He says, For all falsehoods, one source and origin. But different names are assigned to the passions and corruptions in accordance with the character of that part or member which has been affected. Okay, I don't think he said that before. There's one source, there's one reason, there's one fundamental sinful tendency which pulls man down and which affects him. And he compares it to a disease. And he's got some early medical theory that there's one kind of humor or something in the body that makes you sick. And if it's your head, you call it a headache. And if it's in your feet, you call it pedagogy. If it's in your eyes, you call it ophthalmia or something like that. It's always fundamentally the same thing. Certainly doctors usually would not hold to something like that. And yet nowadays I think there's more movement in that direction when you talk about holistic medicine. You talk about the body and the soul as being the whole, sort of. So if the soul is weighed down, the body is going to express it in some way. That sort of thing.


Which means that there is a kind of, what would you say, convertibility between different afflictions that you have. Like there are psychologists who write that if you are unable to cope with life, you're either going to express it by neurosis or you're going to express it psychosomatically, all right, or by some addiction, something like that. There's this Dr. Glasser, he's a reality therapy man. And he says you've got about four ways of escaping or of expressing an inadequate response to life. And one of them will be a kind of addiction, like alcoholism. Another will be neurosis, will be going around in your own mind. Another one will simply be violence, taking it out on somebody else. And another one will be psychosomatic, like having heart trouble or all kinds of things. It depends on the particular tendency you have. So there's that unitive tendency once again in medicine that comes in,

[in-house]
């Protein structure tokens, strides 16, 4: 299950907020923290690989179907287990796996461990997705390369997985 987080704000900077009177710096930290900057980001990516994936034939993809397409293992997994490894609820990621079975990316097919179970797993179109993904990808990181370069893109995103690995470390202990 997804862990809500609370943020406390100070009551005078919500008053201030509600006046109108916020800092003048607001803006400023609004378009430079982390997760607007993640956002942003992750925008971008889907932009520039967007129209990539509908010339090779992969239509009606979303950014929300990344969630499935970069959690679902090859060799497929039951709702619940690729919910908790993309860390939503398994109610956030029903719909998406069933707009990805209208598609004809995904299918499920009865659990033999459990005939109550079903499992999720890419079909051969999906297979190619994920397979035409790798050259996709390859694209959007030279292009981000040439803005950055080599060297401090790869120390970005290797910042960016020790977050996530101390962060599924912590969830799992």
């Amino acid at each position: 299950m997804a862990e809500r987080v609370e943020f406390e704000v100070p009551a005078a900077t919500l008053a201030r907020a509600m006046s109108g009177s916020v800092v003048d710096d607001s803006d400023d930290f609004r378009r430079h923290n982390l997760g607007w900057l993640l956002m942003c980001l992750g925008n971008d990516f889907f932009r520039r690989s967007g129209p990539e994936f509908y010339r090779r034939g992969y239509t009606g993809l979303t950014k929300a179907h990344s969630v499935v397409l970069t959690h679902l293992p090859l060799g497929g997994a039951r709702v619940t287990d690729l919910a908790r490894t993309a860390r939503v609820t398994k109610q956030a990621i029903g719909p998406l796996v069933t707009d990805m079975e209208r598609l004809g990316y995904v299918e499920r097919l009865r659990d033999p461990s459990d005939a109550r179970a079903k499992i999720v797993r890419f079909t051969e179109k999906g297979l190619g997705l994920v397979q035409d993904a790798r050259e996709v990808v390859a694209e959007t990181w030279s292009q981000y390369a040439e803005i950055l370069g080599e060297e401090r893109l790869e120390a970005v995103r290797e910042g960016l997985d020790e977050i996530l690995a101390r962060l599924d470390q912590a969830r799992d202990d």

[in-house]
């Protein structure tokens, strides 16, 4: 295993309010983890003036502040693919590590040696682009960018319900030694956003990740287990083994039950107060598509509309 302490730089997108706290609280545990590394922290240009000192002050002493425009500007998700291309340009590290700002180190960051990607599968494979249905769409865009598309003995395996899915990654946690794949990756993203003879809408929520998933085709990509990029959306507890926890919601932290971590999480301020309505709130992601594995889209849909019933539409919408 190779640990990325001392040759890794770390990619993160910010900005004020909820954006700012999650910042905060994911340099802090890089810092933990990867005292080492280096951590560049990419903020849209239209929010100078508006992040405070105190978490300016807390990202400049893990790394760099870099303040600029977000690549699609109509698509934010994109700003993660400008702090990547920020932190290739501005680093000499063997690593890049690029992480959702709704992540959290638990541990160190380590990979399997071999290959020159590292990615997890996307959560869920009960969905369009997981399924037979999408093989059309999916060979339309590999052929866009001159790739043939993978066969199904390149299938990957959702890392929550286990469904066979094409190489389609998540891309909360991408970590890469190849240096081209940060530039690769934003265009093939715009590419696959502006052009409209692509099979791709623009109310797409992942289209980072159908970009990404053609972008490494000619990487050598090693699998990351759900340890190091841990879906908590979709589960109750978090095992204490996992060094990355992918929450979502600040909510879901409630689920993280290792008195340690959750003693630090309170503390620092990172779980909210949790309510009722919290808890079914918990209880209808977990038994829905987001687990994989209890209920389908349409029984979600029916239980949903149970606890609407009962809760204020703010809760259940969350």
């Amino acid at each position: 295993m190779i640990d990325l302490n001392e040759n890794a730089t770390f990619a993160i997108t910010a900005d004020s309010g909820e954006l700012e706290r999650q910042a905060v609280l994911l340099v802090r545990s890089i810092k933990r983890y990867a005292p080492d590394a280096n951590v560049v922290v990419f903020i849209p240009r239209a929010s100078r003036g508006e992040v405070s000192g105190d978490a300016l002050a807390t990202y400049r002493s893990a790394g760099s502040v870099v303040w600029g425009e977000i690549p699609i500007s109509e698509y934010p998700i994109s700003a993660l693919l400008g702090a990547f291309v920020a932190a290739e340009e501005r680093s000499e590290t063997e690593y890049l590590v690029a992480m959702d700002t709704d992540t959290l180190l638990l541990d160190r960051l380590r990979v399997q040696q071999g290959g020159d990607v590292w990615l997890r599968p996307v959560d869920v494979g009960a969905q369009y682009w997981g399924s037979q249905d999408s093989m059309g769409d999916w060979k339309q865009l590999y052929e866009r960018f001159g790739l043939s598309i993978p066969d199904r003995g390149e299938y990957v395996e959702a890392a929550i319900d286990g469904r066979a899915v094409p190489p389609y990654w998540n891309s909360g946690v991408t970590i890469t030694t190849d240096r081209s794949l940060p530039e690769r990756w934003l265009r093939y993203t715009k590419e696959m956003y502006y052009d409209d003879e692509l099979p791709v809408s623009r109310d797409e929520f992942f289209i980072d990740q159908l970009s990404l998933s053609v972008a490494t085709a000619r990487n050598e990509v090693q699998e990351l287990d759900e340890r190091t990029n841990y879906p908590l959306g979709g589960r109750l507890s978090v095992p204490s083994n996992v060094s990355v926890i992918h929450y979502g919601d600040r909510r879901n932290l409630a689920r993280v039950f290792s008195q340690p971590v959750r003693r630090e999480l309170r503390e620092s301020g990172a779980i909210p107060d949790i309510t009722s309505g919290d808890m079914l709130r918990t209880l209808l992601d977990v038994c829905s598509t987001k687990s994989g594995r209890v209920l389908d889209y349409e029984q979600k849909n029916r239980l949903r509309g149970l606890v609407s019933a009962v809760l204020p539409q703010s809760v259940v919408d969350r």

even uniting the body and the soul. So there may be something that Abba Abraham says. But at any rate, he says, and now he picks up the Greek psychology which comes all the way from Plato and maybe earlier, down the bottom of the column there. As some very wise men have laid down that its powers are threefold, either what is logikon, that is logical we would say, or logikon goes to logos. Logos means word, but for the Greek it also means reason. It's your thinking power. It's not only the word that you say, not only the concept that you think, but it's the thinking power itself. Logikon, that would be the rational faculty or the faculty of intelligence. The thumikon or thumon, thumikon comes from thumos or anger. But anger here not in the narrow sense. It also means will, you see. It also means energy, power, force, strength. Not just rage and fury. And thirdly, the epithumeticon or subject to desire,


the concupiscible, as the scholastics call it. So you've got the irascible, which is the faculty. If you think of it as the faculty of anger, it's the easiest way to remember it. It's will, energy, power to do something. Power also to combat. And the epithumeticon, which is the concupiscible, as they say, or the faculty of desire, of love, of delectation. And this anthropology really goes way back. You even find it in Buddhism. You even find it reflected in the way the Buddhists talk about the soul. Because they say that man's got three fundamental sins or failings. Ignorance, you see, affecting the rational, the intelligent. Hatred, affecting the irascible, you see. And greed, which is the fault of the concupiscible. So you've got the same thing over in the East, you see. Even though there are probably other species over there.


I was struck when I saw that parallel. So this comes right down through the scholastics, through St. Thomas and so on. This threefold division of man. And so it's pre-Christian. It was in Plato's Republic, which I grabbed today, intending to find it, but I didn't track it down. I didn't have time. Now, Plato in the Republic compares these three faculties of the mind to the three divisions of people in the nation. Now, I think the rational would be the philosopher, and the irascible certainly would be the soldier. The concupiscible, I don't know who that is. Maybe it's the businessman. It's not just the poet, because you don't have a whole... You wrote about poets, but you don't have a whole class of... major class of poets in the Republic. I don't have the reference right now, so I can't look it up.